According to its November 13, 2009 press release (here), Marsh & McLennan has agreed to pay $400 million to settle the consolidated securities class action lawsuit pending in the Southern District of New York against the company, its insurance brokerage unit, and certain former officers of the company. The company also agreed to pay $35 million to settle the related ERISA class action suit filed on behalf of the company’s employees. Both settlements are subject to court approval.


As reflected in the press release, the company expects that $205 million of the $400 million securities settlement and $25 million of the $35 million ERISA settlement will be covered by the company’s insurance.


The securities suit settlement stipulation can be found here. The settlement stipulation in the ERISA suit can be found here.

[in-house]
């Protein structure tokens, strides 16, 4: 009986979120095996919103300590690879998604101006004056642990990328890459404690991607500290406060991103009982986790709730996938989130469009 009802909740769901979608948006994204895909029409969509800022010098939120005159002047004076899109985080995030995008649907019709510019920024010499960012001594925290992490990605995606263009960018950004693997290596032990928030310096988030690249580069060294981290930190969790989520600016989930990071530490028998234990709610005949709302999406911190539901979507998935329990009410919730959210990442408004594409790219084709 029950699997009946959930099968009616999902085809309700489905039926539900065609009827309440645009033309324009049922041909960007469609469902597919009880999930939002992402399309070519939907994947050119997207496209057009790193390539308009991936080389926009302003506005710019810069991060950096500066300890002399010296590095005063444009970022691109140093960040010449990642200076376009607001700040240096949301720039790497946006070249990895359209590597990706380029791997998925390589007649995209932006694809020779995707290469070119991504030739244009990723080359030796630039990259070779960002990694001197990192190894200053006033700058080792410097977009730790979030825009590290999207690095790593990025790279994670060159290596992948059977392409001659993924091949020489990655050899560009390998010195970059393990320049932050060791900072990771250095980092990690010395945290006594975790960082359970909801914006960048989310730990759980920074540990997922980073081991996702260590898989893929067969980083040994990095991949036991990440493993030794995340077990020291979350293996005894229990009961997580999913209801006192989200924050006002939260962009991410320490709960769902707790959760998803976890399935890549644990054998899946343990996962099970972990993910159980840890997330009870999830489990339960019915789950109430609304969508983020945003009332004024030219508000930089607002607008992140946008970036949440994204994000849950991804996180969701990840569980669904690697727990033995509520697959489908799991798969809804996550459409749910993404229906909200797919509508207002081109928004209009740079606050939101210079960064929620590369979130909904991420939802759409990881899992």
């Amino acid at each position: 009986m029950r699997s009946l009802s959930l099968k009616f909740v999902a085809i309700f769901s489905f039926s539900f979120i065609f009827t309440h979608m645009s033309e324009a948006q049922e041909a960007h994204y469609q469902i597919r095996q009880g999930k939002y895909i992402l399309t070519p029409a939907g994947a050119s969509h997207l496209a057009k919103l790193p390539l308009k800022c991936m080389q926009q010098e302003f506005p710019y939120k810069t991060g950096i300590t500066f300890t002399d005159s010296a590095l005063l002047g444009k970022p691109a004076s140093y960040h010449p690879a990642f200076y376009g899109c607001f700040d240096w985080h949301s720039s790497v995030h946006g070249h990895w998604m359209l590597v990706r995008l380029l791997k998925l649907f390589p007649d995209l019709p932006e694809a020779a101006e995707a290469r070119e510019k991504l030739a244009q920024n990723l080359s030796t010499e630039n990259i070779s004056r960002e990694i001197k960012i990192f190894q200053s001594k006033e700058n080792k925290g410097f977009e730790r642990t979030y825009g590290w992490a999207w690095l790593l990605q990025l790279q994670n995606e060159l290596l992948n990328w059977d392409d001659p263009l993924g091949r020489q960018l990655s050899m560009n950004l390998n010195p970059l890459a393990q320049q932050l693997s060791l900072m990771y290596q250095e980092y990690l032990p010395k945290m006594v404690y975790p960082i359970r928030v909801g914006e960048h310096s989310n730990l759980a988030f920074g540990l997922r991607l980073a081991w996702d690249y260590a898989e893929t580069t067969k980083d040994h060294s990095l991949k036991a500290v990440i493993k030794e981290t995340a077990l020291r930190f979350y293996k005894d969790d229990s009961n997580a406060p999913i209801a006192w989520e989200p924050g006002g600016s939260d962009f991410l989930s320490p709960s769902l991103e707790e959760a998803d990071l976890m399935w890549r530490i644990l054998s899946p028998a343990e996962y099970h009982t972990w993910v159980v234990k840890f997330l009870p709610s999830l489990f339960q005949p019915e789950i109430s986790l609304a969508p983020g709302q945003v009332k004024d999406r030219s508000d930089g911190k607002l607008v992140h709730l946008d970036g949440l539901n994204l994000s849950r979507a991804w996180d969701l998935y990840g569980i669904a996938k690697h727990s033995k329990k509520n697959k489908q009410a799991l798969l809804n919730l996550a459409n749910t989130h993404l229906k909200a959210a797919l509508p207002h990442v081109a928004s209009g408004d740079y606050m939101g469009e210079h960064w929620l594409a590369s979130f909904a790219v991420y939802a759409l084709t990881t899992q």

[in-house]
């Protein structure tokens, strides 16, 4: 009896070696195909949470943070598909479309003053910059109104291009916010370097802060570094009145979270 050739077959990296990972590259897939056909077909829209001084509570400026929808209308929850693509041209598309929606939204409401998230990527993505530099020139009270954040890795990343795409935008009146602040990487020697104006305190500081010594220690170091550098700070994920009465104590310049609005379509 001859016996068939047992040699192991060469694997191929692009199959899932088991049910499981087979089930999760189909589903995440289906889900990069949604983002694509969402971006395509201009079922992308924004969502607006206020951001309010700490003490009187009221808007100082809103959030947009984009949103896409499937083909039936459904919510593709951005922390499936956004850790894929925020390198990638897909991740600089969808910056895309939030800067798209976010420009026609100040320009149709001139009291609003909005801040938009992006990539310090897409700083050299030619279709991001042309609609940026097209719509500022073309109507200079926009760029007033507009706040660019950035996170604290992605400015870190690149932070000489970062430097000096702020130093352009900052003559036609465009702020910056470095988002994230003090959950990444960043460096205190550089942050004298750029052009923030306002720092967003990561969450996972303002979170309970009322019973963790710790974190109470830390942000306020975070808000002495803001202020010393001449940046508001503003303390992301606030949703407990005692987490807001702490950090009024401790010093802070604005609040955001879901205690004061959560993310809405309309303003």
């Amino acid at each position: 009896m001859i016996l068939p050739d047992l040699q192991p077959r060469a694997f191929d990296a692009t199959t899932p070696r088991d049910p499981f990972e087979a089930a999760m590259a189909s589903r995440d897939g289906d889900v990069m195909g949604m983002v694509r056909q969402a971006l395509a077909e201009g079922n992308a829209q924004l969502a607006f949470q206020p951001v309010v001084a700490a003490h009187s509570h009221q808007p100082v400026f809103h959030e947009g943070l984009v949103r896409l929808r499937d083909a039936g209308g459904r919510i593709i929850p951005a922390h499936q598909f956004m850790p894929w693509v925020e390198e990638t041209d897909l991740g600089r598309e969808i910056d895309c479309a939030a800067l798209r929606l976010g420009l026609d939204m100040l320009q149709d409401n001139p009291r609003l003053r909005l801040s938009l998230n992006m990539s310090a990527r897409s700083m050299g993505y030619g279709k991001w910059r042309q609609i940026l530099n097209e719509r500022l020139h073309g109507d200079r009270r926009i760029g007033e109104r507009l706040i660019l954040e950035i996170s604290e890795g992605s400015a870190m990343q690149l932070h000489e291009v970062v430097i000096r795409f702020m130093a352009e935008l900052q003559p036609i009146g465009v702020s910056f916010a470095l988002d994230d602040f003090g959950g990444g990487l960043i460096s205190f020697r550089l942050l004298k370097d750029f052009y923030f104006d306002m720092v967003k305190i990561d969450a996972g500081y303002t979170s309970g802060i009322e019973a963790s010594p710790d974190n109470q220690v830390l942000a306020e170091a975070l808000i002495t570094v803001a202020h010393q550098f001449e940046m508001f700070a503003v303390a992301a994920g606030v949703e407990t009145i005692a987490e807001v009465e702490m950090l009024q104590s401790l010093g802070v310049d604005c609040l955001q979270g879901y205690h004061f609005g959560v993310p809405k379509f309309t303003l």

These two consolidated class action lawsuits were both initiated in October 2004, in the wake of then-New York Attorney General Eliot Spitzer’s announcement that he had launched a fraud lawsuit against Marsh and others alleging that Marsh had engaged in bid-rigging, price-fixing and had accepted payoff from insurers in the form of "contingent commissions."


As reflected in greater detail here, the investor plaintiffs in the subsequently filed securities suit alleged that the defendants had failed to disclose that "the Company had implemented and executed an unsustainable business practice whereby the Company designed and executed a business plan under which insurance companies agreed to pay so-called ‘contingent commissions’ in return for Marsh to steer them business and shield them from competition." The securities suit further alleged that "the Company’s revenues and earnings would have been significantly less had the Company not engaged in such unlawful practices."


The ERISA suit alleged that the defendants had breached their fiduciary duties by "imprudently permitting" the company’s benefit plans to invest in and hold MMC stock, despite the fact that defendants knew or should have known that the company or its subsidiaries were engaging in bid-rigging and other illegal activities. As a result, it was alleged, the plan’s investment in MMC stock was no longer prudent and appropriate.